Housing In Brief: L.A. Mayoral Candidates Compare Plans To Address Homelessness

 Also, enormous NYC broker fees raise alarms.

Tents set up along a freeway in Los Angeles

A homeless encampment in Los Angeles. (Photo by Laurie Avocado / CC BY 2.0)

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L.A. Mayoral Candidates Lay Out Housing Plans

The upcoming Los Angeles mayoral election could have huge implications for the city’s unhoused population. Both candidates, congresswoman Karen Bass and billionaire real estate mogul Rick Caruso, sat down with the L.A. Times to go over their plans to address homelessness.

Caruso focuses mostly on temporary housing and plans to build tiny homes on vacant city-owned land and install “sleeping pods,” essentially small tent-like units, inside unused office buildings. His website also says that he plans to ramp up bans on sleeping in public places, laws he says are “selectively enforced,” and plans to conduct an audit on Proposition HHH, a ballot initiative that raised $1.2 billion in bonds for supportive housing but which has been criticized for building few of the promised units.

Bass plans to focus on permanent units in addition to transitional housing. She says she would cut red tape for emergency housing vouchers issued in the American Rescue Plan that have been disbursed too slowly, and she plans to lease entire apartment buildings and motels to transform them into supportive housing. She plans to increase the planned 2000 units built with Proposition HHH funds to 3000 by 2023.

Bass beat Caruso in the first round of the primary on June 7, but neither candidate won at least 50% of votes, triggering a second round of voting on Nov. 8. There are about 41,000 people experiencing street homelessness in Los Angeles, according to the Times, including people living in RVs, tents and other makeshift forms of shelter.

New York State Agency Plans to Close Rent Law Loophole

New York State’s Department of Homes and Community Renewal plans to close a loophole allowing landlords to combine rent-regulated apartments to raise rents, Gothamist reports.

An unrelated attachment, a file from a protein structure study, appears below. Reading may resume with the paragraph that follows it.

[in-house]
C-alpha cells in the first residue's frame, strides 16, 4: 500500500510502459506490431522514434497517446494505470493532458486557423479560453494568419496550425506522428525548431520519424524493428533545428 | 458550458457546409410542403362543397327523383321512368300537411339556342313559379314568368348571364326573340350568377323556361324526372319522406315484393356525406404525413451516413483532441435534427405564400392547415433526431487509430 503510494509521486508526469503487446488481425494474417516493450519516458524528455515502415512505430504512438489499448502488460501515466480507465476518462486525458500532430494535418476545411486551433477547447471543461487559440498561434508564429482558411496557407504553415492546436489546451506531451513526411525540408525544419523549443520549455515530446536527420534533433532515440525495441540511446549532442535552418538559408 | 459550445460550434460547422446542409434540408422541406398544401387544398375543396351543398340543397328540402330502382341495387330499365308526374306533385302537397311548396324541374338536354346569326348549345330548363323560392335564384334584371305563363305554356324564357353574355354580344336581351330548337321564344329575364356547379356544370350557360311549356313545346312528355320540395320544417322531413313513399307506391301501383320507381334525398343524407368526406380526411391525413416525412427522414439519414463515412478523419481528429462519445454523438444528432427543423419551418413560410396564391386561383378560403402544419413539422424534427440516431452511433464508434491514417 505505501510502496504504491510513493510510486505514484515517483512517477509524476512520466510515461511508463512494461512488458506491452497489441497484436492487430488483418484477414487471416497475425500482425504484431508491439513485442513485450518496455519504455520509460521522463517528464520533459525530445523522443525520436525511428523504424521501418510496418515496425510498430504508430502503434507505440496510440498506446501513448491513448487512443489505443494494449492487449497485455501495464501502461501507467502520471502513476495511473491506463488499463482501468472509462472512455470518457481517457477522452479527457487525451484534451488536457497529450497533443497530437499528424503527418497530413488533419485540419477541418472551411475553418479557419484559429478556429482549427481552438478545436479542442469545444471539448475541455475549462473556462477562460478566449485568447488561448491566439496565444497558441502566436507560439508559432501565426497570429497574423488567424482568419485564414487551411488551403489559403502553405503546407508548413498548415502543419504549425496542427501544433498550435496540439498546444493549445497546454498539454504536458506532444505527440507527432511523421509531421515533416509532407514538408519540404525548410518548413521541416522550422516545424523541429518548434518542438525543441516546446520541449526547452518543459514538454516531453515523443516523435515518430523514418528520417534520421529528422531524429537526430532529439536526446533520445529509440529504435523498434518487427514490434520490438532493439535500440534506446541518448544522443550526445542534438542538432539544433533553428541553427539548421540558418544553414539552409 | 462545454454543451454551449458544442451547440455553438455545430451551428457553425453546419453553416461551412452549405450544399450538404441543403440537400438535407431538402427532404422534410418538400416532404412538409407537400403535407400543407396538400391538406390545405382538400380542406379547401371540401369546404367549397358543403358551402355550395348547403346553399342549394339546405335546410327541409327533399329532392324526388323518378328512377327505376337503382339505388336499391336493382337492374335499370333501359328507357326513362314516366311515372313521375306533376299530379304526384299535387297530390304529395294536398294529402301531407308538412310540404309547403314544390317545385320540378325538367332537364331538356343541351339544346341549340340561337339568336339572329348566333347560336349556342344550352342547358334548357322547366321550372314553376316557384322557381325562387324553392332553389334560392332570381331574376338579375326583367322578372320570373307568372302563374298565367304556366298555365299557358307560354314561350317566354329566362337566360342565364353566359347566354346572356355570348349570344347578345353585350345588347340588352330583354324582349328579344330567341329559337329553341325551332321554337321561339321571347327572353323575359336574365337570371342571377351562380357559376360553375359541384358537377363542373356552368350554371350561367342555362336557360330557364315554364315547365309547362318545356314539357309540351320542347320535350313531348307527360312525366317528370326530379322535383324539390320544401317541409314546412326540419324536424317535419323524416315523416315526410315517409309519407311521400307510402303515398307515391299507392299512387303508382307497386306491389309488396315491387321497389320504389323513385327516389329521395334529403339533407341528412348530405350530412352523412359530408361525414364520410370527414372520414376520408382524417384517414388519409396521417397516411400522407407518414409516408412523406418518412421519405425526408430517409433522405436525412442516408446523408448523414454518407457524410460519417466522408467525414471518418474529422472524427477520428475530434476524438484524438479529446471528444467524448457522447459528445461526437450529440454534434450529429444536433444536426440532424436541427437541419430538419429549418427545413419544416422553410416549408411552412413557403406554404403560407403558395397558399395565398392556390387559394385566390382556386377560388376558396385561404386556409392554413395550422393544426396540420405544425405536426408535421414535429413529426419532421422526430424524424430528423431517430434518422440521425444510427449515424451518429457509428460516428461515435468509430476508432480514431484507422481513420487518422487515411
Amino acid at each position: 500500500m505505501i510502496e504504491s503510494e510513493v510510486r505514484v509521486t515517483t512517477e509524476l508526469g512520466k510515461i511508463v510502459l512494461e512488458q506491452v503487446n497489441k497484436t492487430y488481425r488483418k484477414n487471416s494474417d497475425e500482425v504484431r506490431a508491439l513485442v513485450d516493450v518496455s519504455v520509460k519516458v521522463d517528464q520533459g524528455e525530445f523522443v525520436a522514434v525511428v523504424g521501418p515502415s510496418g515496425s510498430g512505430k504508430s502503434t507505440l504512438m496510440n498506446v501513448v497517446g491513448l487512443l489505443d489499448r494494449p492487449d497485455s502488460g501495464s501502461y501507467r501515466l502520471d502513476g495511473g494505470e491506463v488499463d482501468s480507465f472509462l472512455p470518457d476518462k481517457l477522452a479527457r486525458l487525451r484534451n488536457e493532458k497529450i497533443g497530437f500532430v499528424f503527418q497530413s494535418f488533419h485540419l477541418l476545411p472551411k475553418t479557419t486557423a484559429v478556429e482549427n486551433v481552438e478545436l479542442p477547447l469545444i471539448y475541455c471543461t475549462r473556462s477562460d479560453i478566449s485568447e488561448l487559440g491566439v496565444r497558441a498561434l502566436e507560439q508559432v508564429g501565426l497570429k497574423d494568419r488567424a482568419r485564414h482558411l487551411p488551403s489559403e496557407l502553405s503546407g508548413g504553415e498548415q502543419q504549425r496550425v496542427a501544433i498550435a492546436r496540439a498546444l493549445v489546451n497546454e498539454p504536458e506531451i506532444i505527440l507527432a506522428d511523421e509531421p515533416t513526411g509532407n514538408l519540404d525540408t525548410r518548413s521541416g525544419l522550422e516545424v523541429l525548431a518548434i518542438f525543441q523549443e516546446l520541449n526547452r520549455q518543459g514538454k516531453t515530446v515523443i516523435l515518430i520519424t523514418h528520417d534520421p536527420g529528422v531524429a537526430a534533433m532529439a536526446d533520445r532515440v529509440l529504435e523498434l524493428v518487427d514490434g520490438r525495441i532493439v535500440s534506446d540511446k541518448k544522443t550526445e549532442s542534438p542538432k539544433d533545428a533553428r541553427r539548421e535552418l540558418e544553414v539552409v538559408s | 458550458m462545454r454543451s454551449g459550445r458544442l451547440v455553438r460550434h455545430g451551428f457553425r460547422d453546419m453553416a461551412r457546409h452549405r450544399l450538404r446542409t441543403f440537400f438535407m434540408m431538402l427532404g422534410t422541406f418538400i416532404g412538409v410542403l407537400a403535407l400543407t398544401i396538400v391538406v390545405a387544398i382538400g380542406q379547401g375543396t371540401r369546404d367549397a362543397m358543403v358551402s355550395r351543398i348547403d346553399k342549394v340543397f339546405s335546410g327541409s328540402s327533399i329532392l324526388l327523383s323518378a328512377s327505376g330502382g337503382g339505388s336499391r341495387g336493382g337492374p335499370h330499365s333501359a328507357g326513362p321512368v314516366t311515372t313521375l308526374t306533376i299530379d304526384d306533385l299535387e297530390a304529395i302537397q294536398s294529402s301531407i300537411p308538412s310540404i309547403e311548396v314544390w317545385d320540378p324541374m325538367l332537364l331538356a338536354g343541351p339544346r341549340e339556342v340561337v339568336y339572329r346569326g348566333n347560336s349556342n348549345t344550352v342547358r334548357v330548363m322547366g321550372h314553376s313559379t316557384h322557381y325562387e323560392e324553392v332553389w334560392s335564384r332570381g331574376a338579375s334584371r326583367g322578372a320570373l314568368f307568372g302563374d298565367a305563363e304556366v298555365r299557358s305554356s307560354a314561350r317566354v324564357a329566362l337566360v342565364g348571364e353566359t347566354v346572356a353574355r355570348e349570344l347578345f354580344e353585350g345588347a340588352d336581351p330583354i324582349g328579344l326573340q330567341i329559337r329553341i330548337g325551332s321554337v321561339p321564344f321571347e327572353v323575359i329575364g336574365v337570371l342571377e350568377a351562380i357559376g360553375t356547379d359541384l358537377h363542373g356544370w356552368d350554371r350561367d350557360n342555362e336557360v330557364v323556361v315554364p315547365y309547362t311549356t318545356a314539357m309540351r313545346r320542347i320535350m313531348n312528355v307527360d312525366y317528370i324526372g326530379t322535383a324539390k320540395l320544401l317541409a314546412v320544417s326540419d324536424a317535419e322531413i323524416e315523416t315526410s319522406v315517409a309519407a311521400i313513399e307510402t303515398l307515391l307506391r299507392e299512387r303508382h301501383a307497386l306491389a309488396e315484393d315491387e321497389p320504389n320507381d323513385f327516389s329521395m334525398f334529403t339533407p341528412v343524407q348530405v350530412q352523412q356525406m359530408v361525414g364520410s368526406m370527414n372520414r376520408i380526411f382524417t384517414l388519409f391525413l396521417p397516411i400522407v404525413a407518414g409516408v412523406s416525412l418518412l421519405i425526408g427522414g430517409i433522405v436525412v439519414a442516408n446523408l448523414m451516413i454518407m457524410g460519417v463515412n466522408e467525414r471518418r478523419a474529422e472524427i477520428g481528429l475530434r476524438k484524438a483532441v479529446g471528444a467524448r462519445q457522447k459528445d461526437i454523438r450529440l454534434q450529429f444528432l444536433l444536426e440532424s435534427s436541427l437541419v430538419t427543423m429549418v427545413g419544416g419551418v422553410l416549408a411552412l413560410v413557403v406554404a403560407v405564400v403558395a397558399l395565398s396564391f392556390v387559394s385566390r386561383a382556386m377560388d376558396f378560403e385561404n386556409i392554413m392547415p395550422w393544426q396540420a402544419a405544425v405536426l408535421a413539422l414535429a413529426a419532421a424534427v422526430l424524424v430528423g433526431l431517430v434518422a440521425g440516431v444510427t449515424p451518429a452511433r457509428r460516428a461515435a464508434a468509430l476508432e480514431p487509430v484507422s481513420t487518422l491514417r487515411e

In 2019, New York state passed rent reforms that closed most loopholes used by landlords to deregulate units. But the law did not include clear guidelines on combining those units. Landlords took advantage of the murky legal territory, combining market rate and regulated units into so-called “Frankenstein” apartments which were unregulated. The practice has led to chronic vacancies in some rent-regulated units, as landlords wait for two conjoining apartments to become vacant.

DHCR, which oversees the city’s 1 million rent regulated units, planned to issue regulations in 2020. But those plans were paused during the pandemic. The state only announced their new guidance, which would restrict landlords from boosting the rent of a combined unit beyond the cumulative rent of the original units, after an August report from Gothamist. The state will hold a public hearing on Nov. 15 to gather input before the rule change goes into effect.

New York Lawmakers Vow To Address Broker Fees

Two New York elected officials, state senator Jabari Brisport and Council member Carlina Rivera, signaled to Gothamist that they may revisit legislation to cap broker’s fees in New York City. The 2019 rent reform laws included a provision capping application fees at $20 but made no specific mention of brokers. New York’s Department of State issued a guidance in February 2020 interpreting this as a ban on broker’s fees – but that only lasted a week before a lawsuit from the Real Estate Board of New York reinstated the practice.

A set of outrageously high broker’s fees garnered attention recently and have reinvigorated the discussion. They include a broker fee of $10,000 for a $2,250 a month apartment, first reported by Hell Gate, and a $20,000 fee for a $1725 a month apartment. Both units are rent regulated and share a management company, City Wide Apartments, as reported by the NY Post. New York’s housing movement has been more focused on passing “Good Cause” eviction protections for the past year, though the coalition failed to get the laws passed in this year’s budget. If a ban on broker’s fees does pass next year, it is likely to field a new set of lawsuits.

This article is part of Backyard, a newsletter exploring scalable solutions to make housing fairer, more affordable and more environmentally sustainable. Subscribe to our weekly Backyard newsletter.

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Roshan Abraham is Next City's housing correspondent and a former Equitable Cities fellow. He is based in Queens. Follow him on Twitter at @roshantone.

Tags: new york citylos angelesrent control

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